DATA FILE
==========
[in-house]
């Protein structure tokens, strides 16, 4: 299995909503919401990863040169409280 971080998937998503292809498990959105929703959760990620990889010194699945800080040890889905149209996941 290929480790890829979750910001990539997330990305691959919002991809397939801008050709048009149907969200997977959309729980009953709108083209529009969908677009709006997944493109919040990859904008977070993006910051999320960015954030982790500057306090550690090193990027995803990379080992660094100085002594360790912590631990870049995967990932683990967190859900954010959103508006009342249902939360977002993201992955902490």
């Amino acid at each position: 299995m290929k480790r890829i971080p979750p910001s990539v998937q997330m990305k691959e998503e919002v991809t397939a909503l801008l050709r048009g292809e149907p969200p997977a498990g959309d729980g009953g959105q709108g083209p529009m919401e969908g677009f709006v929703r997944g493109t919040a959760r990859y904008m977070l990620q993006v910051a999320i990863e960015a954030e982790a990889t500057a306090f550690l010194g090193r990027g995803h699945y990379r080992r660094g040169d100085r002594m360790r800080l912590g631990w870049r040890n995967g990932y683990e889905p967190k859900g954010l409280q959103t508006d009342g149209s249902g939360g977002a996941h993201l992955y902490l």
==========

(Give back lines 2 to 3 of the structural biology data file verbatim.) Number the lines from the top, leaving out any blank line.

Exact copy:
């Protein structure tokens, strides 16, 4: 299995909503919401990863040169409280 971080998937998503292809498990959105929703959760990620990889010194699945800080040890889905149209996941 290929480790890829979750910001990539997330990305691959919002991809397939801008050709048009149907969200997977959309729980009953709108083209529009969908677009709006997944493109919040990859904008977070993006910051999320960015954030982790500057306090550690090193990027995803990379080992660094100085002594360790912590631990870049995967990932683990967190859900954010959103508006009342249902939360977002993201992955902490």
């Amino acid at each position: 299995m290929k480790r890829i971080p979750p910001s990539v998937q997330m990305k691959e998503e919002v991809t397939a909503l801008l050709r048009g292809e149907p969200p997977a498990g959309d729980g009953g959105q709108g083209p529009m919401e969908g677009f709006v929703r997944g493109t919040a959760r990859y904008m977070l990620q993006v910051a999320i990863e960015a954030e982790a990889t500057a306090f550690l010194g090193r990027g995803h699945y990379r080992r660094g040169d100085r002594m360790r800080l912590g631990w870049r040890n995967g990932y683990e889905p967190k859900g954010l409280q959103t508006d009342g149209s249902g939360g977002a996941h993201l992955y902490l």